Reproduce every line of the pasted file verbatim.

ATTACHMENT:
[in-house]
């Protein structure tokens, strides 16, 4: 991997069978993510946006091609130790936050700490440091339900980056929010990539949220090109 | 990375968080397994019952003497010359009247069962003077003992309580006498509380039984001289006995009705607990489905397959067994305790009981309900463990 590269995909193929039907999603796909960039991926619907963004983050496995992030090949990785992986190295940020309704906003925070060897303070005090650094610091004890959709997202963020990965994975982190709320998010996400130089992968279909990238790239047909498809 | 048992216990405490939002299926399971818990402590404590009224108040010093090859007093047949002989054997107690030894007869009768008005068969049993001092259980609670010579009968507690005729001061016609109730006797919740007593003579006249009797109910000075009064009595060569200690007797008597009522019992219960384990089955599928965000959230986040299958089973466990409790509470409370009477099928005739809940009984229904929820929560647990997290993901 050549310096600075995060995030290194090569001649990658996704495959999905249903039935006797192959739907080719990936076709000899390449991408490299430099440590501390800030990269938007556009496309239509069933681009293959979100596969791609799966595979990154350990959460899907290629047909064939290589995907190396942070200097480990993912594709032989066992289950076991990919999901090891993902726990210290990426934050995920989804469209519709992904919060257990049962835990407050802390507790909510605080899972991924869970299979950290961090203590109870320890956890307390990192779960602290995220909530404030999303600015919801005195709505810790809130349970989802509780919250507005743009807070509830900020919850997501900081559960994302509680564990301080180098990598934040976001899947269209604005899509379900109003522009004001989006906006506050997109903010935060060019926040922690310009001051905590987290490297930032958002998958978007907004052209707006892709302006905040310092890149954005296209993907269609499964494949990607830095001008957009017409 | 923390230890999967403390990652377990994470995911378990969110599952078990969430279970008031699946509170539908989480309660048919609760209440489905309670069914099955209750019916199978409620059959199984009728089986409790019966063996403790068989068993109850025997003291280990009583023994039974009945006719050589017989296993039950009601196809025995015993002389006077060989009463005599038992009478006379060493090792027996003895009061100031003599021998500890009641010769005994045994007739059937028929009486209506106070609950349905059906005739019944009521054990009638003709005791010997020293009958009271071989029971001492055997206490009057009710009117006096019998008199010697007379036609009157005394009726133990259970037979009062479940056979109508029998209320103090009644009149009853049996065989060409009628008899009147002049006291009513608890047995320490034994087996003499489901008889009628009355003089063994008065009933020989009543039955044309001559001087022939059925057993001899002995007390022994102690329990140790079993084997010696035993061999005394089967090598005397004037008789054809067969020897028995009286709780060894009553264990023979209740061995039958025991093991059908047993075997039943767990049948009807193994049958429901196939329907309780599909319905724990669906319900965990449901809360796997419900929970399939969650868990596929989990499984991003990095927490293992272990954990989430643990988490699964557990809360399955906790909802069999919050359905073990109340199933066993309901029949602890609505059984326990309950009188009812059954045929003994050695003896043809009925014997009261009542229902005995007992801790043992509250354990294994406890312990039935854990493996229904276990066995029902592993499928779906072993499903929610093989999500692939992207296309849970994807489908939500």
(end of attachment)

[in-house]
């Protein structure tokens, strides 16, 4: 991997069978993510946006091609130790936050700490440091339900980056929010990539949220090109 | 990375968080397994019952003497010359009247069962003077003992309580006498509380039984001289006995009705607990489905397959067994305790009981309900463990 590269995909193929039907999603796909960039991926619907963004983050496995992030090949990785992986190295940020309704906003925070060897303070005090650094610091004890959709997202963020990965994975982190709320998010996400130089992968279909990238790239047909498809 | 048992216990405490939002299926399971818990402590404590009224108040010093090859007093047949002989054997107690030894007869009768008005068969049993001092259980609670010579009968507690005729001061016609109730006797919740007593003579006249009797109910000075009064009595060569200690007797008597009522019992219960384990089955599928965000959230986040299958089973466990409790509470409370009477099928005739809940009984229904929820929560647990997290993901 050549310096600075995060995030290194090569001649990658996704495959999905249903039935006797192959739907080719990936076709000899390449991408490299430099440590501390800030990269938007556009496309239509069933681009293959979100596969791609799966595979990154350990959460899907290629047909064939290589995907190396942070200097480990993912594709032989066992289950076991990919999901090891993902726990210290990426934050995920989804469209519709992904919060257990049962835990407050802390507790909510605080899972991924869970299979950290961090203590109870320890956890307390990192779960602290995220909530404030999303600015919801005195709505810790809130349970989802509780919250507005743009807070509830900020919850997501900081559960994302509680564990301080180098990598934040976001899947269209604005899509379900109003522009004001989006906006506050997109903010935060060019926040922690310009001051905590987290490297930032958002998958978007907004052209707006892709302006905040310092890149954005296209993907269609499964494949990607830095001008957009017409 | 923390230890999967403390990652377990994470995911378990969110599952078990969430279970008031699946509170539908989480309660048919609760209440489905309670069914099955209750019916199978409620059959199984009728089986409790019966063996403790068989068993109850025997003291280990009583023994039974009945006719050589017989296993039950009601196809025995015993002389006077060989009463005599038992009478006379060493090792027996003895009061100031003599021998500890009641010769005994045994007739059937028929009486209506106070609950349905059906005739019944009521054990009638003709005791010997020293009958009271071989029971001492055997206490009057009710009117006096019998008199010697007379036609009157005394009726133990259970037979009062479940056979109508029998209320103090009644009149009853049996065989060409009628008899009147002049006291009513608890047995320490034994087996003499489901008889009628009355003089063994008065009933020989009543039955044309001559001087022939059925057993001899002995007390022994102690329990140790079993084997010696035993061999005394089967090598005397004037008789054809067969020897028995009286709780060894009553264990023979209740061995039958025991093991059908047993075997039943767990049948009807193994049958429901196939329907309780599909319905724990669906319900965990449901809360796997419900929970399939969650868990596929989990499984991003990095927490293992272990954990989430643990988490699964557990809360399955906790909802069999919050359905073990109340199933066993309901029949602890609505059984326990309950009188009812059954045929003994050695003896043809009925014997009261009542229902005995007992801790043992509250354990294994406890312990039935854990493996229904276990066995029902592993499928779906072993499903929610093989999500692939992207296309849970994807489908939500």